4. Isolation and characterization of a skate retinal GABA transporter cDNA. Mol Vis 1998 Mar 6;4:6. Qian X, Malchow RP, O'Brien J, Al-Ubaidi MR Department of Biological Sciences, University of Illinois at Chicago, Chicago, Illinois, USA. PURPOSE: The inhibitory neurotransmitter g-aminobutyric acid (GABA) is believed to play a crucial role in the processing of information within the vertebrate retina. Extracellular concentrations of GABA are thought to be tightly regulated by carrier-mediated transport proteins in neurons and glial cells. The purpose of this work was to isolate the gene that encodes one of these transport proteins in the skate retina. METHODS: cDNA clones were isolated from a skate retinal cDNA library using a mouse retinal GABA transporter (GAT1) cDNA as a probe. The PCR technique was used to fill sequence gaps, and 5' and 3' RACE were employed to amplify the 5' and 3' untranslated regions. The amplified fragments were subcloned into a T-vector. Blots containing RNA from 10 different tissues were probed to determine the size of the transcript and the tissue distribution. RESULTS: Sequence analysis revealed that the skate retinal GABA transporter cDNA shared 72% identity with the mouse GABA transporter-1 at the DNA level and 80% identity at the amino acid level. Multiple sequence alignments showed that our sequence is closest to the Torpedo GABA transporter-1. Two transcripts, 4.5 and 7 kb, were detected in retina and possibly brain by RNA blot analysis. Fourteen introns were detected in the skate GABA transporter gene. CONCLUSIONS:  We successfully isolated a full length GABA transporter cDNA from the retina of the skate.  The size of the full length sequence of the skate retinal GABA transporter is in agreement with the size of the smaller transcript detected on RNA blots.  The larger transcript observed on the RNA blot may be the result of either alternative splicing or utilization of a downstream poly A signal.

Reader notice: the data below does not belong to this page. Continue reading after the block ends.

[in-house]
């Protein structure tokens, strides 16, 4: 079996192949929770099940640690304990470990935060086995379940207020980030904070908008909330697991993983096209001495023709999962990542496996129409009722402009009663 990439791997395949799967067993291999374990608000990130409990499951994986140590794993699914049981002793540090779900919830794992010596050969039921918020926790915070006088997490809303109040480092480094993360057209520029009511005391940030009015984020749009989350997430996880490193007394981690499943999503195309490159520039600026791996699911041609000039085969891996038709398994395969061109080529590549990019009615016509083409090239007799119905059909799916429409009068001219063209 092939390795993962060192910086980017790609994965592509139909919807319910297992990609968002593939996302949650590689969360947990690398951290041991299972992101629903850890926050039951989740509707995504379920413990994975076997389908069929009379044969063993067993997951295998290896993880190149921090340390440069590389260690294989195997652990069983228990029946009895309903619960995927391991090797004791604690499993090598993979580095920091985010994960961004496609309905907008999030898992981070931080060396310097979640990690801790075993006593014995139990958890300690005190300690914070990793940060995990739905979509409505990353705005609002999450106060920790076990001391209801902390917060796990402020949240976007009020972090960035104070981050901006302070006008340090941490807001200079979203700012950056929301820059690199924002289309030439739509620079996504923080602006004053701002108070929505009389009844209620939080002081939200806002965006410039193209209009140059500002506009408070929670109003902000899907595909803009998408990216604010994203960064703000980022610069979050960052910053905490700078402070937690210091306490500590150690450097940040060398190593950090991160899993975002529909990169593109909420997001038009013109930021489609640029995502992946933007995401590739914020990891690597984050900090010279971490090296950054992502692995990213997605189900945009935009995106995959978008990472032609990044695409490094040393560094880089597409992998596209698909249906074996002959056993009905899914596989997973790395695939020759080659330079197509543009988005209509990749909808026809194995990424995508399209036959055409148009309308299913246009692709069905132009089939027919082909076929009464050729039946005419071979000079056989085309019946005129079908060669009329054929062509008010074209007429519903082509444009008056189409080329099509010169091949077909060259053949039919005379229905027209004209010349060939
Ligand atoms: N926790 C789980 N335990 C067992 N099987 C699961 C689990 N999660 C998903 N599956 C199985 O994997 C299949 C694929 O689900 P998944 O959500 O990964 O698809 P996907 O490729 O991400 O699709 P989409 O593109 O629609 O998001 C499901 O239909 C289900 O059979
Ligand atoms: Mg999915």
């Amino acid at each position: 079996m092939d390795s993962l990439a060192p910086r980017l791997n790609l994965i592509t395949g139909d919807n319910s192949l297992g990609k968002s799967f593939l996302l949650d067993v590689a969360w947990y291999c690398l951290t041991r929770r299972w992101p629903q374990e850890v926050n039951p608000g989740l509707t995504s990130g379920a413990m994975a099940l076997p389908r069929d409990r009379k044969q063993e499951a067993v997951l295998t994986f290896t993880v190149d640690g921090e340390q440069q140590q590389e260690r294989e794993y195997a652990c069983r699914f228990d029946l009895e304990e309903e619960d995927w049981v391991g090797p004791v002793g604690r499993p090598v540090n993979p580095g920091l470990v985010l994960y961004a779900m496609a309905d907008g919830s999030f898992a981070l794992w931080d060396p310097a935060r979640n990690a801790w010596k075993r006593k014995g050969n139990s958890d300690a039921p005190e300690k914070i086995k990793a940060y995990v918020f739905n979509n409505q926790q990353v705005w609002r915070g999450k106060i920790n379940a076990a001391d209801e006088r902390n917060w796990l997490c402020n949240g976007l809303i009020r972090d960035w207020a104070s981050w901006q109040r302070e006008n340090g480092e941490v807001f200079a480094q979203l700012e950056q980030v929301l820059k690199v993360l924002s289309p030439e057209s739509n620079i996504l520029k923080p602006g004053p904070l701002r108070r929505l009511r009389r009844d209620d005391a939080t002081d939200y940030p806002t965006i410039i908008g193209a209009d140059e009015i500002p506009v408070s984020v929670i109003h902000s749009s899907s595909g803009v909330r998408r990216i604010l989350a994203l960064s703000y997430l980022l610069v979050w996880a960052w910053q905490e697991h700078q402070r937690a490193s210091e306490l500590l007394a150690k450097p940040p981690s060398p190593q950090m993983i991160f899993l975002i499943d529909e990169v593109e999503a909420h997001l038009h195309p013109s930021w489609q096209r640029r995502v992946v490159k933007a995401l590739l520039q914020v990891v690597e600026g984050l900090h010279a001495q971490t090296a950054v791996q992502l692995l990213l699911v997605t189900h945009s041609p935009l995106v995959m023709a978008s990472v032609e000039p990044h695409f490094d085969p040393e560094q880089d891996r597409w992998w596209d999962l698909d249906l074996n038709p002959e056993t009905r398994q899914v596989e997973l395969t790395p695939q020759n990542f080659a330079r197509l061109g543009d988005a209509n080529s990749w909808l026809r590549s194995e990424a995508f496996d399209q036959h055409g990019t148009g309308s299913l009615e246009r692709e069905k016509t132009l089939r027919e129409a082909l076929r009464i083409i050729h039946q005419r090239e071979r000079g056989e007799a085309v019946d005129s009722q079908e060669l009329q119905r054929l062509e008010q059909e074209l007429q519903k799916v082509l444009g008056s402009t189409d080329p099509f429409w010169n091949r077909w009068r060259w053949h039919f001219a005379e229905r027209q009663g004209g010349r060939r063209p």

5. Molecular cloning of a rod opsin cDNA from the skate retina. Gene 1997 Jul 9;193(2):141-50. O'Brien J, Ripps H, Al-Ubaidi MR Department of Ophthalmology and Visual Sciences, Univeristy of Illinois College of Medicine, Chicago 60612, USA. Skates (Raja erinacea and R. ocellata) are among the few animals that have an exclusively rod retina. However, skate rods are unusual in that they are capable of adapting to extremely high levels of illumination that initially saturate the rod photocurrent. This adaptive process restores the ability of the visual cells to respond to incremental photic stimuli and enables them to function under ambient conditions that are subserved by the cone mechanism in mixed (rod/cone) retinae. As a first step towards exploring the molecular basis of visual adaptation in the skate retina, we have cloned and analyzed the opsin cDNA from a skate retina library. The cDNA codes for a protein 354 amino acids (aa) long and 39.7 kDa predicted molecular mass, and labels a single abundant transcript of 1.7 kb in retinal RNA. Amino acid alignments and a parsimony analysis of nucleotide alignments show the skate opsin to be homologous to other rod opsins. An analysis of the aa sequence reveals a high degree of conservation of those residues thought to be important for most aspects of rhodopsin function. However, a few critical aa replacements may indicate alterations in the interactions of skate rhodopsin with other proteins in the phototransduction cascade. In particular, replacements of Glu150 with serine and Cys323 with leucine are in cytoplasmic domains thought to interact with transducin and rhodopsin kinase. The latter change eliminates one of the conserved acylation sites in the carboxyl terminal tail. These substitutions increase the similarity of the cytoplasmic domains of skate opsin to those of blue-sensitive visual pigments.